Shoreham Hotel. Conversation with Major (Dr.) Trepp. Disillusionment of a doctor.
Dr Trepp, aged 56, short, stocky with thick shoulders and a round skull–a typical “alpine.” Comes from a Swiss village on the Italian side of the Alps, lying at an altitude of 1,500 meters. This used to be a 40 horse post-road station run by his grandfather before the St Gothard Tunnel was opened. Has a son in the American army in Tunisia; says that if his son dies, he will kill himself. Anyway, he is really more seriously ill himself than Quezon is.
For ten years was head of the Quezon Sanitorium outside Manila–is a specialist in TB.
His round, pale blue eyes, express a sort of childish innocence which he conceals with a brusque manner. At bridge, his “dooble” comes forth with a crack like that from the long rifle of a Swiss sharpshooter.
When Quezon left Manila for Corregidor on December 28, 1941, he took Trepp with him as a “personal physician.” Trepp says: “I believed he was a god.” During the weeks on Corregidor, Quezon had a sharp attack of bronchitis and perhaps a touch of pneumonia. “The food for all of us was rationed to two scanty meals a day–but Quezon had mutton chops and beefsteak.” Trepp added: “I lost forty pounds there.” I asked if Quezon had been brave during the bombardment. Trepp answered: “Quite the contrary.” He added: “I once, afterwards, asked Colonel Nieto, his a.d.c, about all the exploits told by Quezon in his book, of his insurrecto life–how he had fought in this and that engagement and Nieto answered. ‘Yes! behind a tree.’ When we got to Negros,” continued Trepp, “Quezon had bought two automobiles, which he left behind him there. When we boarded the planes in Mindanao for the journey to Australia, all the rest of us were obliged to leave our clothes behind, so that the seven chests of valuables belonging to Quezon and his family could be carried. Once he was in Melbourne, he bought two more automobiles and rented a house at $500 a month for six months. A few weeks later, we were on the Coolidge en route for the United States.”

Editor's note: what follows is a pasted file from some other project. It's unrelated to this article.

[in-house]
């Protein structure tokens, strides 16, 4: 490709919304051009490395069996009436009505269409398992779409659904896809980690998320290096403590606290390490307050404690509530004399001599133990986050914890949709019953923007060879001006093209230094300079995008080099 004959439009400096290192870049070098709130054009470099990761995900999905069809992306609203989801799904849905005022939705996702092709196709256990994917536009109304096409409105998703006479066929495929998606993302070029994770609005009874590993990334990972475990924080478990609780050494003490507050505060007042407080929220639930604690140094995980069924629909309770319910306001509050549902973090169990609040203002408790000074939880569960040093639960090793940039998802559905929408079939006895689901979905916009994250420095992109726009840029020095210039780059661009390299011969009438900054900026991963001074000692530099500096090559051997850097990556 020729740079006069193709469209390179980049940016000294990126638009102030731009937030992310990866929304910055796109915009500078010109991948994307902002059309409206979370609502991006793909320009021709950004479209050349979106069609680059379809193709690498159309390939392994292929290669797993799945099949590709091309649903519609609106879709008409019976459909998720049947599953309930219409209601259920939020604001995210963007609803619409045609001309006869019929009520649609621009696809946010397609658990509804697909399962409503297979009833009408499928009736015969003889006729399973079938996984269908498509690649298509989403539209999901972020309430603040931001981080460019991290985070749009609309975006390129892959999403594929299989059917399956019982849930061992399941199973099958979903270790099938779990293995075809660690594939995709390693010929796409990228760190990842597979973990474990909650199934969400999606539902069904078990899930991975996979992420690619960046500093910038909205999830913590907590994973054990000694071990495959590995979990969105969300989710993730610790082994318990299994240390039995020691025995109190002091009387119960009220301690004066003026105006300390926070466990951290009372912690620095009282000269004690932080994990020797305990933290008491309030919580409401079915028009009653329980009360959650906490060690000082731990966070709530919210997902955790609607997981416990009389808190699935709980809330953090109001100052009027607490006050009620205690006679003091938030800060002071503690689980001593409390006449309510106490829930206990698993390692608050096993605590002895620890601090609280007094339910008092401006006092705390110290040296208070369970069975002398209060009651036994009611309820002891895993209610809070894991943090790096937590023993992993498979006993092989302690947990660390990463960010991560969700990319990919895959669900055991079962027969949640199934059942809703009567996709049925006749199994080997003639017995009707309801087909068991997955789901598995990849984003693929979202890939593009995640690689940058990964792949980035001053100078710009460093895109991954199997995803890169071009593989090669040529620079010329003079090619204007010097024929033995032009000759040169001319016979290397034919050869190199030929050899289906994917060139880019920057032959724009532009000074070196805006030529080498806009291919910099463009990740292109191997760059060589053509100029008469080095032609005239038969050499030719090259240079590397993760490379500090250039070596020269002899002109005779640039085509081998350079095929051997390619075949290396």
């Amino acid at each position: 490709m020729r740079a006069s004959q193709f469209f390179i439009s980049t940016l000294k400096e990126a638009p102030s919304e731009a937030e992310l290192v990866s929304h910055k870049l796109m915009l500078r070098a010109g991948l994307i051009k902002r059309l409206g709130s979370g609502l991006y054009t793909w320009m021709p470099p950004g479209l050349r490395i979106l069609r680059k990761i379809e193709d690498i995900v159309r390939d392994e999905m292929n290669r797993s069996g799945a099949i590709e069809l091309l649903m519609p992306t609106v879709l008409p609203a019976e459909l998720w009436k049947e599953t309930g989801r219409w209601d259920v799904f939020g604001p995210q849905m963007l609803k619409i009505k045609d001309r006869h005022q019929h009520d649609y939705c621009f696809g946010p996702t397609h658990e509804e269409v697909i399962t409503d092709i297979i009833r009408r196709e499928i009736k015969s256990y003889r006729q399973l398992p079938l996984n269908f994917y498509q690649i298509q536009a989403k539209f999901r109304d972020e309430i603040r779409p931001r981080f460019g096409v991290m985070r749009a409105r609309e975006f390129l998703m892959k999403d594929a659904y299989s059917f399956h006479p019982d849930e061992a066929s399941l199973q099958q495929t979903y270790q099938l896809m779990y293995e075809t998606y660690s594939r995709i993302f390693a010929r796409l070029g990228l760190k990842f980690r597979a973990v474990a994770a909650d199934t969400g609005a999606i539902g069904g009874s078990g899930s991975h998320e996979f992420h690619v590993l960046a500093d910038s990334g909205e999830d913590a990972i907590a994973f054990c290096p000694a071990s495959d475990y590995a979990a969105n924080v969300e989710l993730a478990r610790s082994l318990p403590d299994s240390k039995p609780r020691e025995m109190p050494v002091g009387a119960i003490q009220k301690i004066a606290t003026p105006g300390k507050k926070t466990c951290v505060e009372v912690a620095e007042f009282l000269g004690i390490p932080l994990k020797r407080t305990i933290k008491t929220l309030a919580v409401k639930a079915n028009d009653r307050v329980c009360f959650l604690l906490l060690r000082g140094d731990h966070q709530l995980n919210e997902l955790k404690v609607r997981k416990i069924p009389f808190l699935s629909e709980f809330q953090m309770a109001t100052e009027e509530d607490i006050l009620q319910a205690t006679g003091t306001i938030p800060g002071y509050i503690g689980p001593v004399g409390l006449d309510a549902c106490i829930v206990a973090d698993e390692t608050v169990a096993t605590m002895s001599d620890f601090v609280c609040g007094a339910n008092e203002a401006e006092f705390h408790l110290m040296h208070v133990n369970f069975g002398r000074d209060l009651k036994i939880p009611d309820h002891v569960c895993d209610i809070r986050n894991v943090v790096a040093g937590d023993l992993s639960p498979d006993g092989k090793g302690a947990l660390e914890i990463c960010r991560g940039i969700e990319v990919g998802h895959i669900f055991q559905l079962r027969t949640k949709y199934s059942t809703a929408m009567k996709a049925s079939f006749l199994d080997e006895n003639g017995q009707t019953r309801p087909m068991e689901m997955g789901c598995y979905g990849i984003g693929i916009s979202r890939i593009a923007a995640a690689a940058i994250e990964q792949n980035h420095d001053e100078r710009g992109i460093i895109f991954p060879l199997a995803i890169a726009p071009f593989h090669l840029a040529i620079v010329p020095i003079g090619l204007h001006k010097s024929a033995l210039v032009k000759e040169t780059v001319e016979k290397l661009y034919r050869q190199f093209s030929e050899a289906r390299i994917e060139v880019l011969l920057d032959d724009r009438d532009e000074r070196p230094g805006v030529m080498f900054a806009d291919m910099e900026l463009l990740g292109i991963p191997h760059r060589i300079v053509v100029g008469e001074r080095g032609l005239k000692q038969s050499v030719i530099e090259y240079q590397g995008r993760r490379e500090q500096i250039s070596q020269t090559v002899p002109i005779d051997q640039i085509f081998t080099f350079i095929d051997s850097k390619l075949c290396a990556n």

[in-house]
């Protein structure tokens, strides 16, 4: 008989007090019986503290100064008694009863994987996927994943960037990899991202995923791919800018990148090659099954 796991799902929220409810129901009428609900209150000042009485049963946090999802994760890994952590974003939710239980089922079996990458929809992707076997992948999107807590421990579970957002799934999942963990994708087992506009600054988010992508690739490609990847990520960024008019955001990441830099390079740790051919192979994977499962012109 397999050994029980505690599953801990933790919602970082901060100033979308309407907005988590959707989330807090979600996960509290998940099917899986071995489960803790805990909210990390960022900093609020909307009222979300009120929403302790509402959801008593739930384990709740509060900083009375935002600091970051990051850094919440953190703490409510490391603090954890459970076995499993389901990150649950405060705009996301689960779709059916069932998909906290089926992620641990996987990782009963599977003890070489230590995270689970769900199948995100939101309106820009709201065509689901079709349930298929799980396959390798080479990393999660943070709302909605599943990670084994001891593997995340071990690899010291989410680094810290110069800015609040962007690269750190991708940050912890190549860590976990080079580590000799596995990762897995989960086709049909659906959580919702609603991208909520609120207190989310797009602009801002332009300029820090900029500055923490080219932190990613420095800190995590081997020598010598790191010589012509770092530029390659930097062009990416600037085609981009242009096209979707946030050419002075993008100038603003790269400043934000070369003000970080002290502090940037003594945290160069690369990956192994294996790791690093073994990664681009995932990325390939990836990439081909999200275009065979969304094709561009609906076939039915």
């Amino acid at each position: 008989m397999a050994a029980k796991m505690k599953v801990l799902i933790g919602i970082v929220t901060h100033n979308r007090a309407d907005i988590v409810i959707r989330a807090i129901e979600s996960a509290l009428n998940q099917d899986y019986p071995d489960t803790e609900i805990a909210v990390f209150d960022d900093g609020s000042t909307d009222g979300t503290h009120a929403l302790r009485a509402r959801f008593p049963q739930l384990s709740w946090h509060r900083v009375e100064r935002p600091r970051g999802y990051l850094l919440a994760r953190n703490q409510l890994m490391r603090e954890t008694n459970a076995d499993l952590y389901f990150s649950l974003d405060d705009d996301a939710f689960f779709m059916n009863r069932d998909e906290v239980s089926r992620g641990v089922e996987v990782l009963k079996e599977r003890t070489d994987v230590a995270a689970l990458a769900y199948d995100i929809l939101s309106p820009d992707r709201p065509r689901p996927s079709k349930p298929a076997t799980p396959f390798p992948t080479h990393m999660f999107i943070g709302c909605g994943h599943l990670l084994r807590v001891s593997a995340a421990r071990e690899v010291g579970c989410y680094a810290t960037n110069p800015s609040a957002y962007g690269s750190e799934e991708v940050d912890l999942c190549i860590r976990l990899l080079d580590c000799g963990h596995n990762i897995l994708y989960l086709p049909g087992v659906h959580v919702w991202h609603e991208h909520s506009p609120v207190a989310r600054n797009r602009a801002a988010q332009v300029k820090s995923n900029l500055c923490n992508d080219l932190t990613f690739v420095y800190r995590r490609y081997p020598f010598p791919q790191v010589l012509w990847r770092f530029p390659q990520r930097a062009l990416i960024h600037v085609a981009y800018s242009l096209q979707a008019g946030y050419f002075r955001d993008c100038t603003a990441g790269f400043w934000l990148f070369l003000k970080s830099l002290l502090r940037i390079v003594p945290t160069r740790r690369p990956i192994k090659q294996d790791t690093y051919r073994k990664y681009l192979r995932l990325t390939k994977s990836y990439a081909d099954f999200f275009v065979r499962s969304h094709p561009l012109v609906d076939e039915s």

Then with some indignation Trepp added:
“On April 9th, 1942, in Melbourne, Australia, we received word of the fall of Bataan. Nieto and I went up to the President’s apartment and told him the news of the disaster. He was seated in a chair with the family gathered about him looking over the silver and jewelry and personal possessions they had been able to bring from Malacañan Palace on their flight. It had been taken out of the bank in Melbourne that day and a little later was sent back there. Nieto and I went downstairs and cried.” This simple Swiss was evidently unaccustomed to the life of those who sit in the seats of the mighty, nor did he allow for the fact that Quezon had known from day to day, through General MacArthur of the approaching and certain disaster to the armies on Bataan and Corregidor.
I asked Trepp why Quezon had spent $20,000 of the Government’s funds in redecorating and refurnishing the suite in the Shoreham Hotel in Washington? “$20,000!” he cried: “it was $60,000–I saw the bills.” Trepp, with his Swiss conscience did not understand the tremendous inner urge in Quezon to be always building and recreating Malacañan and all of his surroundings as President of the Philippines. It not only compensated Quezon’s own soul for his starved surroundings as a barrio boy in Baler during his childhood, but it truly expressed, as Quezon believed, the desire of a people approaching nationhood to “put their best foot forward.” However brilliant the Swiss may be in interpreting the psychology of foreigners who come there to have themselves analyzed by their doughty psycho-analysts, the rest of the world will always be a puzzle to these fierce democrats of Switzerland.
Quezon had told me that the offer of “independence with honour” was made him by the Japanese before he took his final decision to fight alongside the Americans. Trepp now tells me that Quezon did not learn of this offer until he was in Melbourne, some months later, and that then his first comment was: “If I had only known!”
Poor lonely, defeated man! He had been ousted from “the seats of the mighty” and plunged into the depth of “some divine despair.”
One’s comment on Trepp’s perhaps quite natural feeling is that “any man may be a hero–except to his valet.”